Well, those are good questions, and ones that have been asked many times. As an American who spent 18 months in Kashmir, the best answer I can give is that your answers will depend on who you ask. Opinions and ideas vary, even among pro-freedom Kashmiris. Which is exactly why the plebiscite that was promised decades ago needs to be held. However, I'll give my answers/opinions, for what they're worth:
1. I see no reason why Kashmiris settled in India or anywhere else would be required to return to Kashmir should Kashmir gain independence. I mean, there were Indians in the US and the UK at the time of Independence from Britain - they didn't have to return to India, though I'm sure some did voluntarily.
2. As I said, I'm in America, and while there is prejudice here, certainly, most people in the United States don't even know where Kashmir is, much less know about the conflict. They look at all "brown" people the same, whether they're from Tamil Nadu or Saudi Arabia. A Sikh gets mistaken for a Muslim all the time. So while the State Dept may have issues, they'd be no more or less than they are now with regard to South Asians from whatever place.
3. Kashmiri Pandits have always been welcome to return, some already have, some never left the Valley. Your esteemed Jagmohan was the one instrumental in their exodus in the first place; that's hardly a secret or conspiracy theory. It's my belief that a good deal of the brutality inflicted upon Pandits was directly or indirectly engineered by his gov't in "false flag" attacks. Oh, I'm sure there was a militant hand here and there, especially going after "informants" - that applied to Kashmiri Muslims who were fingered as informants, terrorized and killed as well as Hindus - but the conflict never was about Muslim vs. Pandit. One of the big misconceptions India and the world has about Kashmir is the notion that it is an exclusively Muslim state. It certainly is a Muslim-majority region, to be sure, but there are MANY Hindus living there. I saw them, I knew them, they ran shops, taught my kids in school, were my neighbors and friends. The same applies to Sikhs. Given the relatively small population of Sikhs per capita in India, I was amazed at how many there are in Kashmir. The school my boys attended was founded by a Sikh and had many Sikh students. There are Christian churches dotting the area as well, and I knew Christians there living peacefully side by side with Muslims; and of course there is the overwhelmingly Buddhist Ladakh. I'm veering off the "right of return" question, but my point is that Kashmir is a veritable melting pot of religious beliefs, which is as it has been for centuries and should be.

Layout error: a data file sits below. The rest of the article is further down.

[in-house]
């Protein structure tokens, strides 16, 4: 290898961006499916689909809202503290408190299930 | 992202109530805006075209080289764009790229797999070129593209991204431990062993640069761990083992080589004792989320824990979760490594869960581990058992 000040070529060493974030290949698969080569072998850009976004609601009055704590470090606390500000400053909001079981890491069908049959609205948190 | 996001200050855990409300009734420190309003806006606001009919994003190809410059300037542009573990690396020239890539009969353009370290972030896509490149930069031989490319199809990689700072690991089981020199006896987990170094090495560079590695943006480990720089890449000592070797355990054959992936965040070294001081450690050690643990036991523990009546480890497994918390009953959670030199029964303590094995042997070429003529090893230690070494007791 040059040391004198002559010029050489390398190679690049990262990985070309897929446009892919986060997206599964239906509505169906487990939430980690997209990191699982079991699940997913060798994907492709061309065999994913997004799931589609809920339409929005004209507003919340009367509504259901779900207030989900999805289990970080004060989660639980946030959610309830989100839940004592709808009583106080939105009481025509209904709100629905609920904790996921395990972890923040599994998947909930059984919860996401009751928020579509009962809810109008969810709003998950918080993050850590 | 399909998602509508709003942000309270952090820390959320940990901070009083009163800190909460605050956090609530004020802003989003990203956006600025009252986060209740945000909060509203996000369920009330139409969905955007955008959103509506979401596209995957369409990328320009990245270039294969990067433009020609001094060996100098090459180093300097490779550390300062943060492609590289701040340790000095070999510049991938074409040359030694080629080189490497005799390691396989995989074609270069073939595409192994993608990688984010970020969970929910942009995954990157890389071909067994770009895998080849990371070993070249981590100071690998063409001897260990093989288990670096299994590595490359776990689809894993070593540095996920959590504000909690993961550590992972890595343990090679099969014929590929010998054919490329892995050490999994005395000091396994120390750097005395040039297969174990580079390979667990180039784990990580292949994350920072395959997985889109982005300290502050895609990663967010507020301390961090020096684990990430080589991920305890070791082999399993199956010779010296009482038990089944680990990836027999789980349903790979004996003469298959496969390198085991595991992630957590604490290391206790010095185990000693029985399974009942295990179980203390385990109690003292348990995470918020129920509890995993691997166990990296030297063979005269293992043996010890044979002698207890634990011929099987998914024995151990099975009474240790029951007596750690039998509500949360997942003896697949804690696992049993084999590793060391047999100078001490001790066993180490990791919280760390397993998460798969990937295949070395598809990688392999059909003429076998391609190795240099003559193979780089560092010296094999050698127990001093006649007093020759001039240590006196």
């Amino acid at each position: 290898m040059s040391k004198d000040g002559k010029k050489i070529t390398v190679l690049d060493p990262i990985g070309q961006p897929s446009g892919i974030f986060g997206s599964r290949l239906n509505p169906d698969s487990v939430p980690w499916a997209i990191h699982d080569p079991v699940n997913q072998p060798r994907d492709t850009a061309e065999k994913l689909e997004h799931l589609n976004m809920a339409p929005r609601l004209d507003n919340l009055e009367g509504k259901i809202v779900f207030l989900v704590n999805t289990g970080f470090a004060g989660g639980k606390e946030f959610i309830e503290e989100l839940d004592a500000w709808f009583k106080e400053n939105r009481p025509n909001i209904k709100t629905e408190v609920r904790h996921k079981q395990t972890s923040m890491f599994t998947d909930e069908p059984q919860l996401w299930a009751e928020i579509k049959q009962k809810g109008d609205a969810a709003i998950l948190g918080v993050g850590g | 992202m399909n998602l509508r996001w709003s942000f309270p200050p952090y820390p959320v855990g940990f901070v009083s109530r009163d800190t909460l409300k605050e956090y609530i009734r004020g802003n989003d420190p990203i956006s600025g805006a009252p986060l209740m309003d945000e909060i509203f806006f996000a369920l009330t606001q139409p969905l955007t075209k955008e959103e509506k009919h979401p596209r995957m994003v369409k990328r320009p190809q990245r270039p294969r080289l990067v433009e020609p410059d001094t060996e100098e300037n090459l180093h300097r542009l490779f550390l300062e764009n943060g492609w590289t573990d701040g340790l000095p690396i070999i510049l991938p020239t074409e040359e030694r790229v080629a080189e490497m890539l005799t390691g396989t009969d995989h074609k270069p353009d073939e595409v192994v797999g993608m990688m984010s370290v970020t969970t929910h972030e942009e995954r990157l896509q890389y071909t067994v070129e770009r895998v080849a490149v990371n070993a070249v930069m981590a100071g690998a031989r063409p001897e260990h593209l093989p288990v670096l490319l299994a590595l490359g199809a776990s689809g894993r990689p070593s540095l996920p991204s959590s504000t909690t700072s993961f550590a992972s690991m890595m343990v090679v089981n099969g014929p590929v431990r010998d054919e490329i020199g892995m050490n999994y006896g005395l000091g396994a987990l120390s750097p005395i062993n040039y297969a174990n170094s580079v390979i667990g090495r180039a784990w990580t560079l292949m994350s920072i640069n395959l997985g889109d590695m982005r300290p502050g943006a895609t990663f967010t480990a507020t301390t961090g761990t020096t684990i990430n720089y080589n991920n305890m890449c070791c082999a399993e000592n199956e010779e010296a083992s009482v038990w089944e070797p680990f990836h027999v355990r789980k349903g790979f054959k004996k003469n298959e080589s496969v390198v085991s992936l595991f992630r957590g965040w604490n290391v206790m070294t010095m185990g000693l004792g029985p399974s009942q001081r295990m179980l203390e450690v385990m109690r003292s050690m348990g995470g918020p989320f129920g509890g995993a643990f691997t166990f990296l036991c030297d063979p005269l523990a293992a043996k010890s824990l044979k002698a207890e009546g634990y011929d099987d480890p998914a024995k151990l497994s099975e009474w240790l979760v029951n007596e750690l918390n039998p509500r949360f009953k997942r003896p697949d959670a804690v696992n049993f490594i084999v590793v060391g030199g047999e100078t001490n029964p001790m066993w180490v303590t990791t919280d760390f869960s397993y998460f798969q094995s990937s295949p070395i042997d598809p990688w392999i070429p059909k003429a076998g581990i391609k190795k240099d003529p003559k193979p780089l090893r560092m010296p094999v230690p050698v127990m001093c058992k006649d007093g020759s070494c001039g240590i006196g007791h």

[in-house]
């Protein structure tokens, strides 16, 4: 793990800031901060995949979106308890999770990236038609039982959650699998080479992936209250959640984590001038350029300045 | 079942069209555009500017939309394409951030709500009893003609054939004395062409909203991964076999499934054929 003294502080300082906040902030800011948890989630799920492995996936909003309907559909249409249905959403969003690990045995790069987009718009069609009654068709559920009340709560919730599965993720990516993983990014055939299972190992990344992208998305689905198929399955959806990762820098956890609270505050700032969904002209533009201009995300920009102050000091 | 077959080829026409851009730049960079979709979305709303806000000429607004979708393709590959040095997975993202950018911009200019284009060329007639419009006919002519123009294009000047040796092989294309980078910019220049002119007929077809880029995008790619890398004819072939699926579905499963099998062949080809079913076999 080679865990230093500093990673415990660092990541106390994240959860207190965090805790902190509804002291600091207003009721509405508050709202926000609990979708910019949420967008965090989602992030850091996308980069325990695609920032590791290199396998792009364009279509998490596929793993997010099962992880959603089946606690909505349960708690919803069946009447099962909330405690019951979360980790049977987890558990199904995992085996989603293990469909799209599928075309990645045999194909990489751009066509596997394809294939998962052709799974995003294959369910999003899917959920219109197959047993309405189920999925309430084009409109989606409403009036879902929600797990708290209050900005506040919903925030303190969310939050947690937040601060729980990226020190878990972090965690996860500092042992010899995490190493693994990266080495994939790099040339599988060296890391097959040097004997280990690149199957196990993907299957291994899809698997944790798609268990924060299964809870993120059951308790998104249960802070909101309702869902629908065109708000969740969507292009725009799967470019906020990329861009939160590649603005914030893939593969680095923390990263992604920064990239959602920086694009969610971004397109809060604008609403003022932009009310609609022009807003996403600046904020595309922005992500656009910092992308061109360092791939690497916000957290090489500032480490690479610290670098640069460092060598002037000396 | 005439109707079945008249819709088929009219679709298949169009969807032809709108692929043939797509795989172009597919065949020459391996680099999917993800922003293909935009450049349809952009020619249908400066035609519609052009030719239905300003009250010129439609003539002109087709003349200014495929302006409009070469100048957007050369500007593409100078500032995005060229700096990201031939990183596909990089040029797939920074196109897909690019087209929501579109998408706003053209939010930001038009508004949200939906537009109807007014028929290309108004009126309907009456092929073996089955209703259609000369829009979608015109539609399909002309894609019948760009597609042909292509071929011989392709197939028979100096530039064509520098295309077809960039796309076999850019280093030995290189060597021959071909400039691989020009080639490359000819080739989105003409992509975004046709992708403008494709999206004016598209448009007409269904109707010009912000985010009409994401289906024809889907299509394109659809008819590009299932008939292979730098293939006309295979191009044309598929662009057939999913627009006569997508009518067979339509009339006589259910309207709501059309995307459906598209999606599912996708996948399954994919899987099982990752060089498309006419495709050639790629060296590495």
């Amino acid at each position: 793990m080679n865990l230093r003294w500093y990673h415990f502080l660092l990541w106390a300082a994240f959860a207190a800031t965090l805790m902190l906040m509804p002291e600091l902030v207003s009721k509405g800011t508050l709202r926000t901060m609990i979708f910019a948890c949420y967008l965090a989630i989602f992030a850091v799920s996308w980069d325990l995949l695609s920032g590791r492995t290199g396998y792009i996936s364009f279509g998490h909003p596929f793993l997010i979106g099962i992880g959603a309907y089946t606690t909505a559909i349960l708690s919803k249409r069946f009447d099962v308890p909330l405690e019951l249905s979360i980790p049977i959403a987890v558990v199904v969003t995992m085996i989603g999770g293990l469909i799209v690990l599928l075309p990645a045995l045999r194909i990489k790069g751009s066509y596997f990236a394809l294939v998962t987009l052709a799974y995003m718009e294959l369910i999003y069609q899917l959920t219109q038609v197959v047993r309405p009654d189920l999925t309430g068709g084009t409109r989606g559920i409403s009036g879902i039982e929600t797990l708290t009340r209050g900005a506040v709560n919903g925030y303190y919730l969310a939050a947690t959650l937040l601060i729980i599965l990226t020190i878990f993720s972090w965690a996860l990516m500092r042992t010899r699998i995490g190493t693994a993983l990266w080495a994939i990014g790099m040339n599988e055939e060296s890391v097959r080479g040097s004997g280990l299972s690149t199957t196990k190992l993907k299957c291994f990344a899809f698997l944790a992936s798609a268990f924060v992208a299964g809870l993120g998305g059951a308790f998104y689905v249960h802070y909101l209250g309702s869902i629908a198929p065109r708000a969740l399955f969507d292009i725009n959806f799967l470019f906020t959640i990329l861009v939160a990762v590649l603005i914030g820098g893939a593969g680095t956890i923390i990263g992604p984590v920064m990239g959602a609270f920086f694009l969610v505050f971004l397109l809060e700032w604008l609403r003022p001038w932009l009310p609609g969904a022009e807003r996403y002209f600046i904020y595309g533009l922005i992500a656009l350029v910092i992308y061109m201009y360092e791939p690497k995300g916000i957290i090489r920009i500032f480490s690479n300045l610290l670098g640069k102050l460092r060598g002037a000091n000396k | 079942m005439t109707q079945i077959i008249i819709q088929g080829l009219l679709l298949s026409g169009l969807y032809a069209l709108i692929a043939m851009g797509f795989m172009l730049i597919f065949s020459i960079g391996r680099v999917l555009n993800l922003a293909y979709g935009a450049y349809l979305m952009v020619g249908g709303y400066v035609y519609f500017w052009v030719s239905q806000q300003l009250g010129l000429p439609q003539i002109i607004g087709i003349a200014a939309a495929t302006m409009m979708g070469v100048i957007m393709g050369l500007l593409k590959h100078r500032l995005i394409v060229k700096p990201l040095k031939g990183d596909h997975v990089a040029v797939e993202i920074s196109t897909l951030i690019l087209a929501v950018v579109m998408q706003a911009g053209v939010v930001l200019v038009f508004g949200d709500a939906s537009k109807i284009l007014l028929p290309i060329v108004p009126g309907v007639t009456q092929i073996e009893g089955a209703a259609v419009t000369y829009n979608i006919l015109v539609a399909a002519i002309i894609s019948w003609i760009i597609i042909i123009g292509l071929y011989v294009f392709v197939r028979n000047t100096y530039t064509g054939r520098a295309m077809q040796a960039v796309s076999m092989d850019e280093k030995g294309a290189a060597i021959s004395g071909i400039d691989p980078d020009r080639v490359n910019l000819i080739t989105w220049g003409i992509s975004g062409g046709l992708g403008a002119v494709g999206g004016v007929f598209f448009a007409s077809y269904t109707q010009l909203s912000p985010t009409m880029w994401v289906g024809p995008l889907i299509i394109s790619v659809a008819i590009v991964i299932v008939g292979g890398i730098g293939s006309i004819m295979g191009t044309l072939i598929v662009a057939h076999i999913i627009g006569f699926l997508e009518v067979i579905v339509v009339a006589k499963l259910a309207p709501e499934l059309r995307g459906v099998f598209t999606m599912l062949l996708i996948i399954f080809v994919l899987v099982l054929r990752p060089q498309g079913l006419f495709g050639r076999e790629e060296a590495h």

4. A true plebiscite should be conducted throughout all of J&K, including any territories administered by China and Pakistan. Whether these countries would agree with a plebiscite being held is up to those countries - I'd like to believe they would, in the interest of resolving the dispute, and there has been talk in favor of such action by these nations. Perhaps that's insincere on their part and naive thinking on my part; but in any event, Ladakh would have to be included with Jammu and Kashmir at the very least, with the majority vote being the final say in the matter. No one said this would be a simple "check India/Check Pakistan/Check Independence" sort of process - I think given the current situation that the process will be extremely difficult. Hence an international observer would have to be involved, in the form of the UN, most likely.
5. The general view is NOT independence for only the Kashmir Valley but for all of J&K and in the interest of a complete free Kashmir, and avoidance of future dispute, all territories recognized as being disputed/occupied by foreign elements ought to be included.
6. The answer to your last question is, I don't know. No one but God knows the answer to that question.